Paediatr Anaesth. 2015 Jul
AUTHORS; Zaidi RH et al
Urethrocutaneous fistula is a well-known complication of hypospadias surgery. A recent prospective study by Kundra et al. (Pediatr Anesth 2012) has suggested that caudal anesthesia may increase the risk of fistula formation. We sought to evaluate this possible association and determine if any other novel factors may be associated with fistula formation.
Children who underwent primary hypospadias repair between January 1, 1994 and March 31, 2013 at our tertiary care center were included in this study. Reviewed surgical data included repair type, duration of procedure, use of local anesthetic infiltration, and subcutaneous epinephrine. Analgesic factors included use of caudal and/or penile block, opioid usage, postoperative pain scores, and nausea/vomiting. Postoperative surgical complications and estimates of family household median income by zip code were also reviewed.
Fistula occurrence was not associated with caudal or penile block, severity of postoperative pain, or surgeon experience. A more proximal location of the urethral meatus, longer operating time, and use of subcutaneous epinephrine were significantly more common in patients who developed fistula. As assessed by home address zip code, distance of more than 100 miles and median household income in the bottom 25th percentile of our study population were not associated with fistula, as compared to closer distance or higher income.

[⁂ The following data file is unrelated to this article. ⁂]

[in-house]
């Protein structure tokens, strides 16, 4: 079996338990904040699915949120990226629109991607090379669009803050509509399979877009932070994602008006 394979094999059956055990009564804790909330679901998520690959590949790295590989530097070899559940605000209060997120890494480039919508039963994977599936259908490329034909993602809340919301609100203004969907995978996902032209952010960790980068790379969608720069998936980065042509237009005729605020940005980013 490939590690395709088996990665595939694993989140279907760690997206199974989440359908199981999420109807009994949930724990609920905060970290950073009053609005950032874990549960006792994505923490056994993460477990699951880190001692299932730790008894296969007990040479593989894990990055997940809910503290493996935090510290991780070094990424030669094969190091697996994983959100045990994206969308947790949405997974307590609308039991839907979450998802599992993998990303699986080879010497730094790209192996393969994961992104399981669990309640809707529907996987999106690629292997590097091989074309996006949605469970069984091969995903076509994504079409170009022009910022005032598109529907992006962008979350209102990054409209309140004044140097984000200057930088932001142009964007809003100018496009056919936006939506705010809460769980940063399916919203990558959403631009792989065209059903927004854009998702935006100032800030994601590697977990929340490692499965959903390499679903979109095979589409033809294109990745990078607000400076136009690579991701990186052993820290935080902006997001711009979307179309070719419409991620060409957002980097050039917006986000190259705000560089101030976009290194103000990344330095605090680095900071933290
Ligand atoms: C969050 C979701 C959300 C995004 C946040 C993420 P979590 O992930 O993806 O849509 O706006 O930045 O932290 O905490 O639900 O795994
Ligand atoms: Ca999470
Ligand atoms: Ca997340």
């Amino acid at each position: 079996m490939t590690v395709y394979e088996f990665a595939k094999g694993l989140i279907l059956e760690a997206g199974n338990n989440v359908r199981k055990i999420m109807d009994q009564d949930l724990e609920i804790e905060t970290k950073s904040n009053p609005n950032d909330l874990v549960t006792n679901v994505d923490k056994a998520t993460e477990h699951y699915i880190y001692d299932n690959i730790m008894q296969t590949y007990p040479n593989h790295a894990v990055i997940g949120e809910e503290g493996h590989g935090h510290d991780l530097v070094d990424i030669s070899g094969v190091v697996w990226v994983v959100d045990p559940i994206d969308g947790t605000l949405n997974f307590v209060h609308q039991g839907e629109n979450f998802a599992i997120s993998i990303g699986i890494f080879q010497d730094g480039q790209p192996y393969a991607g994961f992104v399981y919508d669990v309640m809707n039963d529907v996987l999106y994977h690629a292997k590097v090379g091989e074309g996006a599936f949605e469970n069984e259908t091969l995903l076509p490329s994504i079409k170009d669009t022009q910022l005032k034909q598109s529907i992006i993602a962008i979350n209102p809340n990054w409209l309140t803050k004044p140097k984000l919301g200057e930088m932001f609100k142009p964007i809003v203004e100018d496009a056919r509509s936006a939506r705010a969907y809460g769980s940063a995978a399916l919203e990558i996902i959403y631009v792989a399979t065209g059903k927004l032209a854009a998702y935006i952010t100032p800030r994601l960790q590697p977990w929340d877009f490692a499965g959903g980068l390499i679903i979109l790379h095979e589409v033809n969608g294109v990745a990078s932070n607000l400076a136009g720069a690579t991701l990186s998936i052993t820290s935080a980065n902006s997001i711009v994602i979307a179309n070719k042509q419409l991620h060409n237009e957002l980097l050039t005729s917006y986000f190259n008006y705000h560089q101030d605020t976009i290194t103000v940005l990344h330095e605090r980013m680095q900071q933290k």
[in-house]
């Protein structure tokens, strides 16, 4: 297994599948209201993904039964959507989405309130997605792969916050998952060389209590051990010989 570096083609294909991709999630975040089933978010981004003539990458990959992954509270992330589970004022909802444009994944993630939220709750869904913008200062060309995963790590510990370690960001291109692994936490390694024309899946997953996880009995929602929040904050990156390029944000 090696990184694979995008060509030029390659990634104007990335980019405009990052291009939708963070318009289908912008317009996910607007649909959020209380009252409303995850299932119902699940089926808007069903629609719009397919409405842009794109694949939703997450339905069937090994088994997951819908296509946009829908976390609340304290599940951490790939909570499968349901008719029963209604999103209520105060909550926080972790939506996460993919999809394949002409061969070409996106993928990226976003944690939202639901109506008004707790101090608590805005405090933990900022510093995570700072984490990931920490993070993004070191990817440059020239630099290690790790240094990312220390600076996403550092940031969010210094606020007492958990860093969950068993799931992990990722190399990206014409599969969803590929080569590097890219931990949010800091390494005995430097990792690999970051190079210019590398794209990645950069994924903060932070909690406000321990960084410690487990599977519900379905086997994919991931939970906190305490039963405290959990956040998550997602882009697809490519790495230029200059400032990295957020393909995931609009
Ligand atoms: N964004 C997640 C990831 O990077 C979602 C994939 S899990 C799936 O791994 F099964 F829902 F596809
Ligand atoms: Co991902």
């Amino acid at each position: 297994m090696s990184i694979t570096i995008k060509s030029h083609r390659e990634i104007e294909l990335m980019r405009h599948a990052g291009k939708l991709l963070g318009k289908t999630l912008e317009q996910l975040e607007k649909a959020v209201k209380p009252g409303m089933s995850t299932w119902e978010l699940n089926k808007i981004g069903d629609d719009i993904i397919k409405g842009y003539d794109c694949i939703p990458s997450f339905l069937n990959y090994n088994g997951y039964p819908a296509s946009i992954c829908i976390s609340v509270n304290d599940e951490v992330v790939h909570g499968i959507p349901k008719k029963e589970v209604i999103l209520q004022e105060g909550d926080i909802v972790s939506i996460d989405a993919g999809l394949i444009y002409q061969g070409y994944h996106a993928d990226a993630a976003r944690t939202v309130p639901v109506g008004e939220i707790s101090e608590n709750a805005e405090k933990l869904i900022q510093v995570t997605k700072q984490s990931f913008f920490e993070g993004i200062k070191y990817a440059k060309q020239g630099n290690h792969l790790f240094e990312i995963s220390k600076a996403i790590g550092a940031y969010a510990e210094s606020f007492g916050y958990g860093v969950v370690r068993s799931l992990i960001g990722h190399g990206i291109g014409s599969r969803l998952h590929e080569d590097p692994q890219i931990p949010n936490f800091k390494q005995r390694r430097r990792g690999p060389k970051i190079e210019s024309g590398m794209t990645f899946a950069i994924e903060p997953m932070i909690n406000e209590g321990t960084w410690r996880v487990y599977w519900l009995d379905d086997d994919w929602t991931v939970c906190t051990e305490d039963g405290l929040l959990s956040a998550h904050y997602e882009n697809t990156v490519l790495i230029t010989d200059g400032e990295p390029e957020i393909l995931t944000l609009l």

In this series, we found no association between the use of caudal regional anesthesia and fistula formation. Location of the starting urethral meatus, prolonged surgical duration, and subcutaneous epinephrine use were associated with fistula formation. Our findings call into question the routine use of epinephrine in hypospadias repair.